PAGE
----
Births to Teens 2001-2011: Ages 15-17 in Connecticut

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Description: Teen pregnancy is associated with negative consequences for adolescents, and, when the pregnancy is carried to term, the child.  The majority of teen pregnancies are unintended and in 2010, 26% of these pregnancies ended in abortion.  Controlling for the fact that teen mothers tend to be members of vulnerable and low-income populations, early parenthood is associated with welfare dependence, poorer long-term educational outcomes, and instability in family structure. 

Methodology: The number and rate of births to girls age 15-17 per 1,000 females for that age group in a town or county. The rate is calculated by dividing the number females 15-17 years old who gave birth by the total number of all females in that age group in a town or county and multiplying by 1,000. Presented here is the total number of girls, 15 to 17 years old, who gave birth to a child within the state of Connecticut.  This number is estimated by applying the 2000 Census proportions to the population estimates from the Connecticut Department of Public Health. Rates for towns in which fewer than five teens give birth are not calculated because of the unreliability of calculations based on small numbers.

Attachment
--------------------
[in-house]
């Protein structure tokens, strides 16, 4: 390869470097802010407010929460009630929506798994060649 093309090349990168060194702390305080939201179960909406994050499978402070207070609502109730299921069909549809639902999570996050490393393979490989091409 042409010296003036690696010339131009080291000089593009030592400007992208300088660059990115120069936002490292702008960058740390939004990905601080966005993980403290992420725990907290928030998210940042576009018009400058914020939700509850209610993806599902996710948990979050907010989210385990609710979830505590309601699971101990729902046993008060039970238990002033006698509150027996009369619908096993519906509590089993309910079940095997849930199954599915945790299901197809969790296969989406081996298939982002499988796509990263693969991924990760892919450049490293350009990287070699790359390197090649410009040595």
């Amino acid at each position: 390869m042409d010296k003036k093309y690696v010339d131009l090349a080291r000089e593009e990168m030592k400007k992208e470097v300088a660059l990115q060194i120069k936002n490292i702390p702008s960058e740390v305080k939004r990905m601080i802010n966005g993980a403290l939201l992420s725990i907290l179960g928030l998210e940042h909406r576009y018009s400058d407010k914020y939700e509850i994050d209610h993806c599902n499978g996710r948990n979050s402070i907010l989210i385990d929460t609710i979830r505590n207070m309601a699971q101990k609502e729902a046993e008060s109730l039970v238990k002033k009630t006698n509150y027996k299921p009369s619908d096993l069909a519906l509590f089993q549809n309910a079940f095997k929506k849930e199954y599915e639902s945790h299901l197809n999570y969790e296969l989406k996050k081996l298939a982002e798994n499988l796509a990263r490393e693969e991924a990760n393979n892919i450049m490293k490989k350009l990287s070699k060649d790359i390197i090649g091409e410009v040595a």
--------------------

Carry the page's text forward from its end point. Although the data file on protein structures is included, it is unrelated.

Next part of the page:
Data Source:
Connecticut Department of Public Health, Published data, Table 4 (SFY 2001, 2004, 2006, 2008, 2009, 2011)

Additional Resources:
Child Trends Databank, Teen Pregnancy (2015):

Hoffman, S.D., & Maynard, R.A. (Eds.). (2008).  Kids having kids: Economic costs & social consequences of teen pregnancy (2nd ed.).  Washington, DC: The Urban Institute Press.

Kost, K., & Henshaw, S. (2014).  U.S. teenage pregnancies, births and abortions, 2010: National and state trends and trends by age, race, and ethnicity.  Guttmacher Institute.

Sedgh, G., Finer, L.B., Bankole, A., Eilers, M.A., & Singh, S. (2015).  Adolescent pregnancy, birth, and abortion rates across countries: Levels and recent trends.  Journal of Adolescent Health, 56, 223 - 230.

Footnotes: The birth rate of 18 and 19 year-old girls is not reported because the number of females in this age group is skewed in towns with colleges. Similarly, births to girls under age 15 have been excluded because there are very few for this group (about 60 per year). The inclusion of females under 15 in the denominator would dramatically lower the rate, giving an underestimate of the risk for teen births to teenagers.

This indicator is different than the total number of babies born to women under 18 as a percentage of all live births.

NA = Not Applicable
LNE = Data suppressed for incidents <5